Alarmingly, although COJ recognizes the need to charge mixed use buildings for water consumption on the residential rate taking into account the number of residential units at the building and applying residential charges, it does not recognize the same in respect of sewer. COJ has, since 2014, charged “residential heavy” mixed use buildings  for sewer based on a business rate. The result of this is that in many (but not all) cases the benefit obtained by the tenant (and the landlord) in respect of the residential rate being applied for the water charges is entirely undone by the City charging the landlord sewer charges for the mixed use building at business rates.  In fact, because sewer charges on at the business rate can be so expensive (the charge will obviously vary from one building to a next depending on a number of factors) in some cases it renders the entire project of renting out the residential component of a mixed use building nugatory because the amount that a landlord would need to pay to the municipality each month to service the charges essentially eats away all of the landlord’s profits made by the residential letting.

In the same vein, if the landlord passes the charge onto the tenant, chances are it wouldn’t find any tenants when they could chose between living in a building in which they pay for sewer at the residential rate, rather than living in the building in question and paying for sewer at the more expensive business rate.


Bear in mind that the buildings we are talking about here (mixed use buildings within the jurisdiction of the COJ) will face this problem even if they are fully compliant with all zoning, building, environmental and all other property laws. This is not a penalty tariff; this is just the COJ’s way of charging mixed use buildings. You win on the water but lose on the sewer.   But is this lawful? It is a municipality’s prerogative to design and price it’s tariffs any way it wants to, provided that this does not violate any other laws. One of the laws that a municipality should not violate when designing and pricing a tariff is that of the rule of law, which is protected by our Constitution and which is expressed in many principals, one of which is that laws made must be rational and reasonable. To the extent that they fail the rationality and reason-ability

test, they would be considered unlawful.  We submit that the manner in which the COJ is charging residential units for sewer on the mixed use tariff, is neither rational nor reasonable for the reasons explained above. This particular problem only applies to mixed use buildings within the COJ.  One must ask whether there is a lawful reason for charging tenants who live in residential units on properties that are lawfully zoned, built in accordance with law and occupied according to same, business rates for sewer charges.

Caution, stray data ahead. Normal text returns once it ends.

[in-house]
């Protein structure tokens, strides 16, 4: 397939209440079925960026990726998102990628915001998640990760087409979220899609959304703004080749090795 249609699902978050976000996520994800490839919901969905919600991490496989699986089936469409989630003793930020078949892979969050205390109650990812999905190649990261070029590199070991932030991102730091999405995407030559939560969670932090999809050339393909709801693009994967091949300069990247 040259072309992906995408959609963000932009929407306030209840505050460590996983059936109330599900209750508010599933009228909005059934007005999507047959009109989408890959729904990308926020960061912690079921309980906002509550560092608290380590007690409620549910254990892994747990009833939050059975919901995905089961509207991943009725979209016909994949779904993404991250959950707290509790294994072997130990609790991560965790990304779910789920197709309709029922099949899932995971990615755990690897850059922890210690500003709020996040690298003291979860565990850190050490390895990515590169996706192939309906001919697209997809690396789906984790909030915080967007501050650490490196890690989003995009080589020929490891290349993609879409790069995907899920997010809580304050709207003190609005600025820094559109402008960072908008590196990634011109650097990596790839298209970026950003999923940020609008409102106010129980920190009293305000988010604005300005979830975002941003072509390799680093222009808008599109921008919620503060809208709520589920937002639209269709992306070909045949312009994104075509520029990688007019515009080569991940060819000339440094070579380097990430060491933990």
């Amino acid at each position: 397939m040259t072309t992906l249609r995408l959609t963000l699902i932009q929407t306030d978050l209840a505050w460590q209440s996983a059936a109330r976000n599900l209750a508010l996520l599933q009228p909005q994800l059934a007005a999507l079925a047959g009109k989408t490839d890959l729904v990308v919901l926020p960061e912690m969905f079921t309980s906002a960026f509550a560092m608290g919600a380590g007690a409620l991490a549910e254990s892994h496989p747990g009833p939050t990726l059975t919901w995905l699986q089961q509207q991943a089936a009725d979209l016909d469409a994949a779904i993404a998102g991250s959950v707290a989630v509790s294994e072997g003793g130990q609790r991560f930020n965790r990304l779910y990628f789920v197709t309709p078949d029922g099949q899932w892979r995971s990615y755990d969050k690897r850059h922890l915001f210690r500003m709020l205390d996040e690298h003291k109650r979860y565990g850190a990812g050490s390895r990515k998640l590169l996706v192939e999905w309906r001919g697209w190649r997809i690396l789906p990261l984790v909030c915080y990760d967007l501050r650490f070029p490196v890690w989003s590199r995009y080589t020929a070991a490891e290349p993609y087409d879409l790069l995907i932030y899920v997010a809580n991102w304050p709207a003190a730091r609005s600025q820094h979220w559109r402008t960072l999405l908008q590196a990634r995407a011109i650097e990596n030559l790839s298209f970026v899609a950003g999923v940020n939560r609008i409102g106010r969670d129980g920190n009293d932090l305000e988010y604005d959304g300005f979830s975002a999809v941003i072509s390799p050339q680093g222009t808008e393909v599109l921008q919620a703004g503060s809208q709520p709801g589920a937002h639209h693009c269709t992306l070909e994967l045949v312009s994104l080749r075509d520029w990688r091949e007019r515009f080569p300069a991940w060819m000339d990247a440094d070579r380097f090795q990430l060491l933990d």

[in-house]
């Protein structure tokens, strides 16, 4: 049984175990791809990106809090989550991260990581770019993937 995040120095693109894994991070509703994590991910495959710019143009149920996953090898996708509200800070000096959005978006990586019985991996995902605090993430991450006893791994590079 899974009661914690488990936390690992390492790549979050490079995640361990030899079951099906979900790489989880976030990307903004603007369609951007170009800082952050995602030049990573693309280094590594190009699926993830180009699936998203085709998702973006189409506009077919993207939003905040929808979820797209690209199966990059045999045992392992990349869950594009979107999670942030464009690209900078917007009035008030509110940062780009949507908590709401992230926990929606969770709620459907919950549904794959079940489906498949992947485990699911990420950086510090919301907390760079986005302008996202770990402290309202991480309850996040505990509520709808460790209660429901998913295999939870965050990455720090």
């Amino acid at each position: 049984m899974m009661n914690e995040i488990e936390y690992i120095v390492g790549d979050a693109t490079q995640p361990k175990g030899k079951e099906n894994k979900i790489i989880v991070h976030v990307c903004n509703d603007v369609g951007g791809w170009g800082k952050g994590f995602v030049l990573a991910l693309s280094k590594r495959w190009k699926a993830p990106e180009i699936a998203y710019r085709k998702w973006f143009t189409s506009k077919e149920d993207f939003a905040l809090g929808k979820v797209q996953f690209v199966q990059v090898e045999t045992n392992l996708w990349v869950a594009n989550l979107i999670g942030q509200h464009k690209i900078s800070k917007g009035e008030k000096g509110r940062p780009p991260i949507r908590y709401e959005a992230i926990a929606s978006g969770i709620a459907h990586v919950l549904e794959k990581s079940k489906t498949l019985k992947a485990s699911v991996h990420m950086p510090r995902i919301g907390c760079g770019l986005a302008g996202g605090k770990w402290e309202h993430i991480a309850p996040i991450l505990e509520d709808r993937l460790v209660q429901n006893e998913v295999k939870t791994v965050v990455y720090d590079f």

Another relevant constitutional principle that might find application is that of unfair discrimination. It is questionable as to why the only category of residential tenants in COJ that have to suffer being billed for sewer charges on the business rate, are those in mixed use buildings. We have not yet come across a rational and reasonable explanation for the above and we call upon COJ to provide one to the public and more particularly the tenants affected.


We are of the view that there is a strong case to be made that in the manner in which COJ charges for sewer supplied to residential heavy mixed use buildings (in relation to the residential component of those buildings) is unlawful for lack of rationality / reasonableness, and unfairly discriminatory, and could be set aside by a court. However, until such time as a court draws this conclusion the current tariffs will remain in place and the municipality will be able to compel compliance therewith.

Anyone who wants to challenge this can also comment on the tariffs when they are published by the municipality each year before they come into operation.

Written by Chantelle Gladwin-Wood and Maike Gohl

Share Article: